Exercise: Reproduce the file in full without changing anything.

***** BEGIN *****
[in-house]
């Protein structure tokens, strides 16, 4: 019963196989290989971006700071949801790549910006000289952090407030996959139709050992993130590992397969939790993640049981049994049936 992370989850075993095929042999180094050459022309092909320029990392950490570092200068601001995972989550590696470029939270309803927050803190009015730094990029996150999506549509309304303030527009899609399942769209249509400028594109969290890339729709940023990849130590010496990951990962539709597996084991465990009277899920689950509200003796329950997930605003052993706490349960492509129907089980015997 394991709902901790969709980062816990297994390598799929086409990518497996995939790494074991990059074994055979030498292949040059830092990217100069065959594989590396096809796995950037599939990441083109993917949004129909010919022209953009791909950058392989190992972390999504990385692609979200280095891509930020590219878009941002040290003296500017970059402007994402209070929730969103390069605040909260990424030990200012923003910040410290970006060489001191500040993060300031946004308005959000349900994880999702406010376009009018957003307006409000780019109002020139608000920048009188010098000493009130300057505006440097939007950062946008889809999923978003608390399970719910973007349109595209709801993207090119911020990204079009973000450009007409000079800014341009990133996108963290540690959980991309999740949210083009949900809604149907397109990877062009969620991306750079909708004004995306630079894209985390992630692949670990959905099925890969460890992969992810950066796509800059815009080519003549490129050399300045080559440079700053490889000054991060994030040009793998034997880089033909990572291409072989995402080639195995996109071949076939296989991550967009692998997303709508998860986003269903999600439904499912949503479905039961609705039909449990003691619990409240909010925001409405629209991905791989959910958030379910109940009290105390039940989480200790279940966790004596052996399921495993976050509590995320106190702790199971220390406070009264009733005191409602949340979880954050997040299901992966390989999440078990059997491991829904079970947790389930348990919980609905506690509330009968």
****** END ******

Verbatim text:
[in-house]
């Protein structure tokens, strides 16, 4: 019963196989290989971006700071949801790549910006000289952090407030996959139709050992993130590992397969939790993640049981049994049936 992370989850075993095929042999180094050459022309092909320029990392950490570092200068601001995972989550590696470029939270309803927050803190009015730094990029996150999506549509309304303030527009899609399942769209249509400028594109969290890339729709940023990849130590010496990951990962539709597996084991465990009277899920689950509200003796329950997930605003052993706490349960492509129907089980015997 394991709902901790969709980062816990297994390598799929086409990518497996995939790494074991990059074994055979030498292949040059830092990217100069065959594989590396096809796995950037599939990441083109993917949004129909010919022209953009791909950058392989190992972390999504990385692609979200280095891509930020590219878009941002040290003296500017970059402007994402209070929730969103390069605040909260990424030990200012923003910040410290970006060489001191500040993060300031946004308005959000349900994880999702406010376009009018957003307006409000780019109002020139608000920048009188010098000493009130300057505006440097939007950062946008889809999923978003608390399970719910973007349109595209709801993207090119911020990204079009973000450009007409000079800014341009990133996108963290540690959980991309999740949210083009949900809604149907397109990877062009969620991306750079909708004004995306630079894209985390992630692949670990959905099925890969460890992969992810950066796509800059815009080519003549490129050399300045080559440079700053490889000054991060994030040009793998034997880089033909990572291409072989995402080639195995996109071949076939296989991550967009692998997303709508998860986003269903999600439904499912949503479905039961609705039909449990003691619990409240909010925001409405629209991905791989959910958030379910109940009290105390039940989480200790279940966790004596052996399921495993976050509590995320106190702790199971220390406070009264009733005191409602949340979880954050997040299901992966390989999440078990059997491991829904079970947790389930348990919980609905506690509330009968």